On July 23, 2008 U.S. Senator Olympia J. Snowe (R-Maine) met with U.S. Navy Secretary Donald Winter and Chief of Naval Operations Admiral Gary Roughead about the Navy's proposal to limit the construction of the number of DDG 1000 Zumwalt-class destroyers to two ships. "Just as I told BIW President Dugan Shipway in a separate meeting this morning, I made clear to Navy leadership this afternoon that I will move heaven and earth to ensure the man hours promised to BIW through the DDG 1000 program remain equivalent under this new proposal - after all, the men and women of BIW have worked tirelessly to make BIW an indispensable national asset, providing the Navy and our nation with model efficiency and workmanship - and it is also critical we maintain our country's industrial shipbuilding capability."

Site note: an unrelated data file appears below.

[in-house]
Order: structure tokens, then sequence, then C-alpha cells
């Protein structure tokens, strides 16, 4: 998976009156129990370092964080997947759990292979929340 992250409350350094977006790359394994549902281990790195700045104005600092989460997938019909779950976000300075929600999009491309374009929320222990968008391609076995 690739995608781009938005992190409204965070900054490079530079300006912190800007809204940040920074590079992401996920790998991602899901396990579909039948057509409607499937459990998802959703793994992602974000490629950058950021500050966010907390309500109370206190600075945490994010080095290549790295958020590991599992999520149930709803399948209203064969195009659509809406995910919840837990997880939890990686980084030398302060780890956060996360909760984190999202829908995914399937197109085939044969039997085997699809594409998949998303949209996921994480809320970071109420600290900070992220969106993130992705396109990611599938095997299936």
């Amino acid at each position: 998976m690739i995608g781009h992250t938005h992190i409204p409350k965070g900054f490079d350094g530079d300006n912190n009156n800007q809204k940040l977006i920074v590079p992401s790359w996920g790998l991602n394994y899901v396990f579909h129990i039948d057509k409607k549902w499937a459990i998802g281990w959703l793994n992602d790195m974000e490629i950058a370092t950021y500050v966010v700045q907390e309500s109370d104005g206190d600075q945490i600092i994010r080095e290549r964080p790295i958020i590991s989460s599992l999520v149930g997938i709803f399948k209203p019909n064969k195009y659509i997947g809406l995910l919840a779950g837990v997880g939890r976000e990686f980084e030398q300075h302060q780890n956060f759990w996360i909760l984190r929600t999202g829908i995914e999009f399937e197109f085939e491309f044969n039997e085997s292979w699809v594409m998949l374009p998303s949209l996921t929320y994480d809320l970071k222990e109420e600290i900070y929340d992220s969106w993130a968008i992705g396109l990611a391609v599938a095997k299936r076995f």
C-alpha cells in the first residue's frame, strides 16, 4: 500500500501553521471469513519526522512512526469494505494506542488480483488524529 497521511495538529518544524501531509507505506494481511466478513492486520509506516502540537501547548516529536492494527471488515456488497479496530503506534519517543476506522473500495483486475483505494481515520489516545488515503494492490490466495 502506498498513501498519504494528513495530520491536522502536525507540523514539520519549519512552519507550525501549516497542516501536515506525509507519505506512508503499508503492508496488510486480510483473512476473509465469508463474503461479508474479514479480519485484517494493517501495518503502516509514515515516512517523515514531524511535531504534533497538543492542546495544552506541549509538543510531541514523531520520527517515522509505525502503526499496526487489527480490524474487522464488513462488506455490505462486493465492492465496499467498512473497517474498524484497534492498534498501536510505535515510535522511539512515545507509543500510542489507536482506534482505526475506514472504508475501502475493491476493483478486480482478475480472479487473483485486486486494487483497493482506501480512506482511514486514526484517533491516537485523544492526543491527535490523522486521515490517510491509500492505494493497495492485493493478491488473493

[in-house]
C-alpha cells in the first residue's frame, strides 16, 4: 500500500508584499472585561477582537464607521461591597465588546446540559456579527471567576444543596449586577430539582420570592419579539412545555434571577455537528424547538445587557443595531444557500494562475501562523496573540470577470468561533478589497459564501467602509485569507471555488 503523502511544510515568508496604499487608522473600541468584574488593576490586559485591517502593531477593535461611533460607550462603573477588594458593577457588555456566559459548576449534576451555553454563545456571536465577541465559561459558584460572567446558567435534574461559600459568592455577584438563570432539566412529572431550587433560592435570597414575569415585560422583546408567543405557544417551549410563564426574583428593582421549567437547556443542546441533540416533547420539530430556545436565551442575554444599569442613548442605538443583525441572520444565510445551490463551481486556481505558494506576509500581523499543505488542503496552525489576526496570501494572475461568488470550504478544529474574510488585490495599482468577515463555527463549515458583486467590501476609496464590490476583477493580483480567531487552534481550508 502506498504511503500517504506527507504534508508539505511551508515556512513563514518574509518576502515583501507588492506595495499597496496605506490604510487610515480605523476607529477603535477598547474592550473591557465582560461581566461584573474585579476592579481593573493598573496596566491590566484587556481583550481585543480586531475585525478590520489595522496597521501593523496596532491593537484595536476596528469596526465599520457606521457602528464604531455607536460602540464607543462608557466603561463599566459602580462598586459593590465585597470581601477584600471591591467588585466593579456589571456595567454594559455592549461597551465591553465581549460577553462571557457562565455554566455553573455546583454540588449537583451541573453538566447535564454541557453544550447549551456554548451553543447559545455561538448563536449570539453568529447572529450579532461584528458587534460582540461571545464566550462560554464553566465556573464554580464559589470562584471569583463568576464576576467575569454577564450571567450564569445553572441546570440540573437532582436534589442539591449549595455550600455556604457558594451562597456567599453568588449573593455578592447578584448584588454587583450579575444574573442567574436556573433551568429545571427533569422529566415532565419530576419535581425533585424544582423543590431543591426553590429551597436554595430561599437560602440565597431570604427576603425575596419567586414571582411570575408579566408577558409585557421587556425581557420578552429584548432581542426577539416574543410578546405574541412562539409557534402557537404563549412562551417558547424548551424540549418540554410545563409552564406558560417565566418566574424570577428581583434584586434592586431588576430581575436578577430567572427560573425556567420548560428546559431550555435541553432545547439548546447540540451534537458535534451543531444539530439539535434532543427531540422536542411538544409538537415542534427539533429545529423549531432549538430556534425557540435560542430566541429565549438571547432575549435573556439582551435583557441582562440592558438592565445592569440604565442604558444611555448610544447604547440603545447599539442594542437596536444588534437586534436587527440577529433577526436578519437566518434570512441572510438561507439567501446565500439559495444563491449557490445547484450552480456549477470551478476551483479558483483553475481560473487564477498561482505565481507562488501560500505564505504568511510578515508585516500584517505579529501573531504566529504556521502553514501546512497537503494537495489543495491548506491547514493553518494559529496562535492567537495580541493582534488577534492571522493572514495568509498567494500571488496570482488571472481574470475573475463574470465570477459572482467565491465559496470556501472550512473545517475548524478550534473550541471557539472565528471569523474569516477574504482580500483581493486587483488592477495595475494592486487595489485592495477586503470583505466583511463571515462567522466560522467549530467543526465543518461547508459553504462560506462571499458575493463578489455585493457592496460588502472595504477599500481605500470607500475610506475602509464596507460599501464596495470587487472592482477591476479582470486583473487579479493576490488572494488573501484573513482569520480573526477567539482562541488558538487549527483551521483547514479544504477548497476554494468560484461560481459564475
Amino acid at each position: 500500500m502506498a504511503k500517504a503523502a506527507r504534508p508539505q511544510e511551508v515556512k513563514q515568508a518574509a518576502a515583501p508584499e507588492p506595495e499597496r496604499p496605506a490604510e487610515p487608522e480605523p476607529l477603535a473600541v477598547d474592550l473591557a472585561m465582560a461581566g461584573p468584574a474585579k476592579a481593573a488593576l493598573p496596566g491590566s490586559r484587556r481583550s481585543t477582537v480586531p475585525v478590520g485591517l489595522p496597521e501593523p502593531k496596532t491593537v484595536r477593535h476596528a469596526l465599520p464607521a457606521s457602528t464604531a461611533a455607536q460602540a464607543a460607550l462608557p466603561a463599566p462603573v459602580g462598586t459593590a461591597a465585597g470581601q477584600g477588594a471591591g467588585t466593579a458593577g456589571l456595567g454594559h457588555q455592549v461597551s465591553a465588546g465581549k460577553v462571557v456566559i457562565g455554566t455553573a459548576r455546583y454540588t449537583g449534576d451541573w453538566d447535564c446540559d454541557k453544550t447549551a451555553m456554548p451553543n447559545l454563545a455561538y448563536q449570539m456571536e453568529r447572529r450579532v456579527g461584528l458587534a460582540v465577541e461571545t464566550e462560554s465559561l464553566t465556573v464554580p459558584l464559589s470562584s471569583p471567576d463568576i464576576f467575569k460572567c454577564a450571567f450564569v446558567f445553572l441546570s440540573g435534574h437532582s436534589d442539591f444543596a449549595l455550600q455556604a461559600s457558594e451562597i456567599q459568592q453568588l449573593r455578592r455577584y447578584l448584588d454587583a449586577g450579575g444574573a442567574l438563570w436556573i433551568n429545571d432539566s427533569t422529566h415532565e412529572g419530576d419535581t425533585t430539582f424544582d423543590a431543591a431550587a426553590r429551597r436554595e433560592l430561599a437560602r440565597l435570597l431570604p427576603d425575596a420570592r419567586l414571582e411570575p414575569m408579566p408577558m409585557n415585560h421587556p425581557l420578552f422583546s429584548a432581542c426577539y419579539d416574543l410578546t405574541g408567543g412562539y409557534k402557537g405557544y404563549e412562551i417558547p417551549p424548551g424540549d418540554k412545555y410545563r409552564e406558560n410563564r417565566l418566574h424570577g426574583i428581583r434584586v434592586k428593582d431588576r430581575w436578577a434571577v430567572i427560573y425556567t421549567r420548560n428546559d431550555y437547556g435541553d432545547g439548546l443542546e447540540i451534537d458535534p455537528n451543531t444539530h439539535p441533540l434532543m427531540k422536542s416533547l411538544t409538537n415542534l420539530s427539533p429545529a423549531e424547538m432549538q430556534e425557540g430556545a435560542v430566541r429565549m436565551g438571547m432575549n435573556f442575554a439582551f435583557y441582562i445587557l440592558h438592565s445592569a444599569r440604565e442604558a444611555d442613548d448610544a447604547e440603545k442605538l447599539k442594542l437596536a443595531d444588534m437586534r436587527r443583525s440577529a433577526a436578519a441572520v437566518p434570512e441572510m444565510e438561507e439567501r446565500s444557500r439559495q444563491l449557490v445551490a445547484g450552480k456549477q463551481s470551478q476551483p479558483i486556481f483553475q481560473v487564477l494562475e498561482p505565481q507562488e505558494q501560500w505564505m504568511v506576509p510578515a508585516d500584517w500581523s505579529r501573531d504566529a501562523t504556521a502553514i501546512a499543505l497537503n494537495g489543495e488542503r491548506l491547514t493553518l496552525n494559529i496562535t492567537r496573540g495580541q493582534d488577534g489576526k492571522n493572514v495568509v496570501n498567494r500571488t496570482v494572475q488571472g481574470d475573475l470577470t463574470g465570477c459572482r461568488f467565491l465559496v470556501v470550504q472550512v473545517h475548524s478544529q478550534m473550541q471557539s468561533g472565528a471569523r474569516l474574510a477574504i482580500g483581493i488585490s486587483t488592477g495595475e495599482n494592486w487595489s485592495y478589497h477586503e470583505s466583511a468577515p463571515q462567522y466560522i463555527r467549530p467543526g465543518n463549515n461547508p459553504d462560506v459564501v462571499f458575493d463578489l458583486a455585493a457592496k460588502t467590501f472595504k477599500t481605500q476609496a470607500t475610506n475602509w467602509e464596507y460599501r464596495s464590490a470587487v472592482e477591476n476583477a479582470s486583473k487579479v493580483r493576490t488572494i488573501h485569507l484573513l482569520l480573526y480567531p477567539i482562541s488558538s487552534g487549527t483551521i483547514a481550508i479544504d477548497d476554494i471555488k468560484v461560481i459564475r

Snowe went on to say, "I was surprised and deeply dismayed to learn of the Navy's proposal, especially as - from the time I Chaired the Senate Seapower subcommittee and held eight hearings on the successor to the DDG-51 and visited personally with Navy commanders in the Persian Gulf in 1999 - Navy officials have repeatedly testified to the necessity of the DDG-1000. In meeting after meeting, Navy officials over the years demanded a destroyer capable of successfully defending the Nation's interests in the 21st Century, and the professionals of BIW stepped up to the challenge in winning the DDG 1000 contract and producing a quality product on-time and on-budget.